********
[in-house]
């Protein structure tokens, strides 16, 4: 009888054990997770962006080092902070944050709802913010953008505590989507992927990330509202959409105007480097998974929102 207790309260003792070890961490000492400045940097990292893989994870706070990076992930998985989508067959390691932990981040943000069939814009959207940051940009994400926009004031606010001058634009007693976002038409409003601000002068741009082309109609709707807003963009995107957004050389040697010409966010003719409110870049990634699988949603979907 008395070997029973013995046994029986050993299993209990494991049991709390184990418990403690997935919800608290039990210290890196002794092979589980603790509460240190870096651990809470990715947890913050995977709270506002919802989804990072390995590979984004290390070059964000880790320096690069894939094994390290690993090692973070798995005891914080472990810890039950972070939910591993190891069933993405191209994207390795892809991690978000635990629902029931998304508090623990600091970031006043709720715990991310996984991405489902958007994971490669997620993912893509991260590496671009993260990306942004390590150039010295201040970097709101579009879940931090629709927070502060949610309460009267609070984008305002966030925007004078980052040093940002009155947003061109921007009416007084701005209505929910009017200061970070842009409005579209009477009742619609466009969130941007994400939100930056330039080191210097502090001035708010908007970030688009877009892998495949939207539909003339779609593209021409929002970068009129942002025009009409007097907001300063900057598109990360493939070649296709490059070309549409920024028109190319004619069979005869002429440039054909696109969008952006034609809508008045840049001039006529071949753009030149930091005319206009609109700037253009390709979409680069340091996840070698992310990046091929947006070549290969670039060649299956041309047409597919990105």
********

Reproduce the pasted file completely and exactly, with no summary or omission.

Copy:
[in-house]
């Protein structure tokens, strides 16, 4: 009888054990997770962006080092902070944050709802913010953008505590989507992927990330509202959409105007480097998974929102 207790309260003792070890961490000492400045940097990292893989994870706070990076992930998985989508067959390691932990981040943000069939814009959207940051940009994400926009004031606010001058634009007693976002038409409003601000002068741009082309109609709707807003963009995107957004050389040697010409966010003719409110870049990634699988949603979907 008395070997029973013995046994029986050993299993209990494991049991709390184990418990403690997935919800608290039990210290890196002794092979589980603790509460240190870096651990809470990715947890913050995977709270506002919802989804990072390995590979984004290390070059964000880790320096690069894939094994390290690993090692973070798995005891914080472990810890039950972070939910591993190891069933993405191209994207390795892809991690978000635990629902029931998304508090623990600091970031006043709720715990991310996984991405489902958007994971490669997620993912893509991260590496671009993260990306942004390590150039010295201040970097709101579009879940931090629709927070502060949610309460009267609070984008305002966030925007004078980052040093940002009155947003061109921007009416007084701005209505929910009017200061970070842009409005579209009477009742619609466009969130941007994400939100930056330039080191210097502090001035708010908007970030688009877009892998495949939207539909003339779609593209021409929002970068009129942002025009009409007097907001300063900057598109990360493939070649296709490059070309549409920024028109190319004619069979005869002429440039054909696109969008952006034609809508008045840049001039006529071949753009030149930091005319206009609109700037253009390709979409680069340091996840070698992310990046091929947006070549290969670039060649299956041309047409597919990105």